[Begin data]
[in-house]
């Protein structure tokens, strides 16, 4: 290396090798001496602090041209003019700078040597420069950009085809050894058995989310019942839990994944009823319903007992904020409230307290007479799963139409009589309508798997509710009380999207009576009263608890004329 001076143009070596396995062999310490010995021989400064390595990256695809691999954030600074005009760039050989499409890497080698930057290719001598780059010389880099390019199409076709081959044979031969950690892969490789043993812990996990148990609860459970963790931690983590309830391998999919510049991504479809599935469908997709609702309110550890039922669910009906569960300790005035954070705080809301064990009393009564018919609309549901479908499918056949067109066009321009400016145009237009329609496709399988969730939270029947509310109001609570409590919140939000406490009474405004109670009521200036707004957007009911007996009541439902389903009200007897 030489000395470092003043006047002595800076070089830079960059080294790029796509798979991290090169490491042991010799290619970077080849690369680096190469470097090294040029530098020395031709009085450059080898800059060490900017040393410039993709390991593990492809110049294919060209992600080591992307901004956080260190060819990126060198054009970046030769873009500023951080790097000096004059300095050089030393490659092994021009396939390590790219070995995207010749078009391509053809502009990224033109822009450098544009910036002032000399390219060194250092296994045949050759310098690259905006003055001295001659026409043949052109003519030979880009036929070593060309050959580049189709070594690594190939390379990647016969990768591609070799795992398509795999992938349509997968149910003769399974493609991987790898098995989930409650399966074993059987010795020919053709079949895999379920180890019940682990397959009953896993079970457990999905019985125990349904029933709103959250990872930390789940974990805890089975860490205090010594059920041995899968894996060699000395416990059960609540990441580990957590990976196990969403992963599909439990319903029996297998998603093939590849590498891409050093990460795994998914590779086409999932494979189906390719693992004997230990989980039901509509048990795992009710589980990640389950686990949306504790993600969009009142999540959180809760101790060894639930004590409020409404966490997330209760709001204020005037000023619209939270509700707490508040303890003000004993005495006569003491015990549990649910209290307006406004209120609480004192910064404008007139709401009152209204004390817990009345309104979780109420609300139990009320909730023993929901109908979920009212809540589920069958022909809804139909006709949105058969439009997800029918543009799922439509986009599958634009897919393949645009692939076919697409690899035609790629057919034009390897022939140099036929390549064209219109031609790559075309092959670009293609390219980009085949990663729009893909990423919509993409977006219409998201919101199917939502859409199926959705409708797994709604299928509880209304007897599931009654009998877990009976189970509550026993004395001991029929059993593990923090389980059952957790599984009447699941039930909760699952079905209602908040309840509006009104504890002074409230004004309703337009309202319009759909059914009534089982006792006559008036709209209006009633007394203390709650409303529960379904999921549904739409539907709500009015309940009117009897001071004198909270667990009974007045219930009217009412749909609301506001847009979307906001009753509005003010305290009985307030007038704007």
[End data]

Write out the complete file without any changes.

[in-house]
């Protein structure tokens, strides 16, 4: 290396090798001496602090041209003019700078040597420069950009085809050894058995989310019942839990994944009823319903007992904020409230307290007479799963139409009589309508798997509710009380999207009576009263608890004329 001076143009070596396995062999310490010995021989400064390595990256695809691999954030600074005009760039050989499409890497080698930057290719001598780059010389880099390019199409076709081959044979031969950690892969490789043993812990996990148990609860459970963790931690983590309830391998999919510049991504479809599935469908997709609702309110550890039922669910009906569960300790005035954070705080809301064990009393009564018919609309549901479908499918056949067109066009321009400016145009237009329609496709399988969730939270029947509310109001609570409590919140939000406490009474405004109670009521200036707004957007009911007996009541439902389903009200007897 030489000395470092003043006047002595800076070089830079960059080294790029796509798979991290090169490491042991010799290619970077080849690369680096190469470097090294040029530098020395031709009085450059080898800059060490900017040393410039993709390991593990492809110049294919060209992600080591992307901004956080260190060819990126060198054009970046030769873009500023951080790097000096004059300095050089030393490659092994021009396939390590790219070995995207010749078009391509053809502009990224033109822009450098544009910036002032000399390219060194250092296994045949050759310098690259905006003055001295001659026409043949052109003519030979880009036929070593060309050959580049189709070594690594190939390379990647016969990768591609070799795992398509795999992938349509997968149910003769399974493609991987790898098995989930409650399966074993059987010795020919053709079949895999379920180890019940682990397959009953896993079970457990999905019985125990349904029933709103959250990872930390789940974990805890089975860490205090010594059920041995899968894996060699000395416990059960609540990441580990957590990976196990969403992963599909439990319903029996297998998603093939590849590498891409050093990460795994998914590779086409999932494979189906390719693992004997230990989980039901509509048990795992009710589980990640389950686990949306504790993600969009009142999540959180809760101790060894639930004590409020409404966490997330209760709001204020005037000023619209939270509700707490508040303890003000004993005495006569003491015990549990649910209290307006406004209120609480004192910064404008007139709401009152209204004390817990009345309104979780109420609300139990009320909730023993929901109908979920009212809540589920069958022909809804139909006709949105058969439009997800029918543009799922439509986009599958634009897919393949645009692939076919697409690899035609790629057919034009390897022939140099036929390549064209219109031609790559075309092959670009293609390219980009085949990663729009893909990423919509993409977006219409998201919101199917939502859409199926959705409708797994709604299928509880209304007897599931009654009998877990009976189970509550026993004395001991029929059993593990923090389980059952957790599984009447699941039930909760699952079905209602908040309840509006009104504890002074409230004004309703337009309202319009759909059914009534089982006792006559008036709209209006009633007394203390709650409303529960379904999921549904739409539907709500009015309940009117009897001071004198909270667990009974007045219930009217009412749909609301506001847009979307906001009753509005003010305290009985307030007038704007």